Defendants contend the tenure provisions of the School Code require that upon being reinstated to their teaching positions the school board also was required to assign them to their former coaching positions or substantially similar ones. They suggest first that they were tenured as coaches and should have been reinstated to these tenured positions. Defendants also argue they were specifically hired as coaches and only incidentally as teachers and that therefore they were entitled to reassignment to teaching and coaching positions substantially similar to the ones they held prior to their suspension. Plaintiff maintains that defendants were not tenured as coaches. Plaintiff also contends the statute providing for reinstatement of previously suspended teachers requires the board to reassign each only to a substantially similar "position," but that the term "position" only includes "primary curricular" job descriptions and does not include extracurricular assignments such as coaching.
Plaintiff agrees that defendants were tenured in their teaching positions and that the statutory section governing the rights of tenured teachers to reinstatement following improper suspension applies in this case. Section 24-12 (Ill. Rev. Stat. 1979, ch. 122, par. 24-12) provides in pertinent part:
"If a decision of the hearing officer is adjudicated upon review or appeal in favor of the teacher, then the trial court shall order reinstatement and shall determine the amount for which the board is liable including but not limited to loss of income and costs incurred therein.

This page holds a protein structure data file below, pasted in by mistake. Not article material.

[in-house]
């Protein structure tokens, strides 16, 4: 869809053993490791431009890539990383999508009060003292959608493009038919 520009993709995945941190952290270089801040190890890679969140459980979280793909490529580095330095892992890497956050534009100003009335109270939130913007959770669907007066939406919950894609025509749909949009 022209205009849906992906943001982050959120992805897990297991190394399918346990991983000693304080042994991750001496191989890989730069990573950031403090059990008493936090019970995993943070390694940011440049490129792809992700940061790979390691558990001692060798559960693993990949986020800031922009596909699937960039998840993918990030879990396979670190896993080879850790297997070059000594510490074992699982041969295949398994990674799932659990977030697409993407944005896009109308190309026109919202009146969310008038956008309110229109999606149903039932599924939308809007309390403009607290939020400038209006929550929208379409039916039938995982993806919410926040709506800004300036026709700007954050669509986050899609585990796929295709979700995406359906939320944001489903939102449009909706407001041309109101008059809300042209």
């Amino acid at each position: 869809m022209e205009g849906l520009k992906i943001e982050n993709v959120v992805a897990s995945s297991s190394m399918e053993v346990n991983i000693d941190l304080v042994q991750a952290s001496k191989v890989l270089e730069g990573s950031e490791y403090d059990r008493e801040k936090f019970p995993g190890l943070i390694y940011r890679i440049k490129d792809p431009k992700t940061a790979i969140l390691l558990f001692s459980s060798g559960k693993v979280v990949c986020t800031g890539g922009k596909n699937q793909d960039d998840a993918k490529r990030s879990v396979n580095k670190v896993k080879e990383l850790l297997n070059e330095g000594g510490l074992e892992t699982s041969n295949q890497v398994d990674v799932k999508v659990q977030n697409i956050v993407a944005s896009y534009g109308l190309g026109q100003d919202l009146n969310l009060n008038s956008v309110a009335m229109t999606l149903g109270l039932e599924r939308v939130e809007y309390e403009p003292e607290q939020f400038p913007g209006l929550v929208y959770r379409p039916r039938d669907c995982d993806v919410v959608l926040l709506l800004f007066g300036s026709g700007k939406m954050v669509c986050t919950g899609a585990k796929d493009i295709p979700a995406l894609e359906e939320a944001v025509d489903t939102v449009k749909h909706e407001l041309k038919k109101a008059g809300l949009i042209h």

Any teacher who is reinstated by any hearing or adjudication brought under this Section shall be assigned by the board to a position substantially similar to the one which that teacher held prior to that teacher's suspension or dismissal."
(The second paragraph was enacted effective September 9, 1979.)
We initially consider whether defendants were tenured as both teachers and coaches such that their reinstatement as "teachers" under section 24-12 would require the board to reassign them to substantially similar teaching and coaching positions.
• 1, 2 The tenured-teacher reinstatement provisions and other sections of the School Code dealing with tenure do not make specific reference to coaching or other extracurricular assignments carried out by otherwise tenured teachers. The Code defines "teacher" in the following terms: "any or all school district employees regularly required to be certified under laws relating to the certification of teachers, * * *" (Ill. Rev. Stat. 1979, ch. 122, par. 24-11.) While athletic coaches might also be certified teachers of substantive school courses at the various instructional levels, plaintiff correctly notes that athletic coaches are not required to be certified by law as coaches. (See Ill. Rev. Stat. 1979, ch. 122, par. 21-2.) Where a tenured teacher is also serving in another position in the school, this court has stated the teacher does not acquire tenure in that other position under the Code but rather is tenured only as a certified employee of the school district. (Newby v. Board of Education (1977), 53 Ill. App.3d 835, 837, 368 N.E.2d 1306, 1307 (teacher-guidance counselor); Lester v. Board of Education (1967), 87 Ill. App.2d 269, 280, 230 N.E.2d 893, 898 (teacher-superintendent); see also Van Dyke v. Board of Education (1969), 115 Ill. App.2d 10, 254 N.E.2d 76 (teacher-principal).) We conclude defendants were not tenured under the Code as coaches and that therefore they were only tenured physical education "teachers" as that term is used in section 24-12.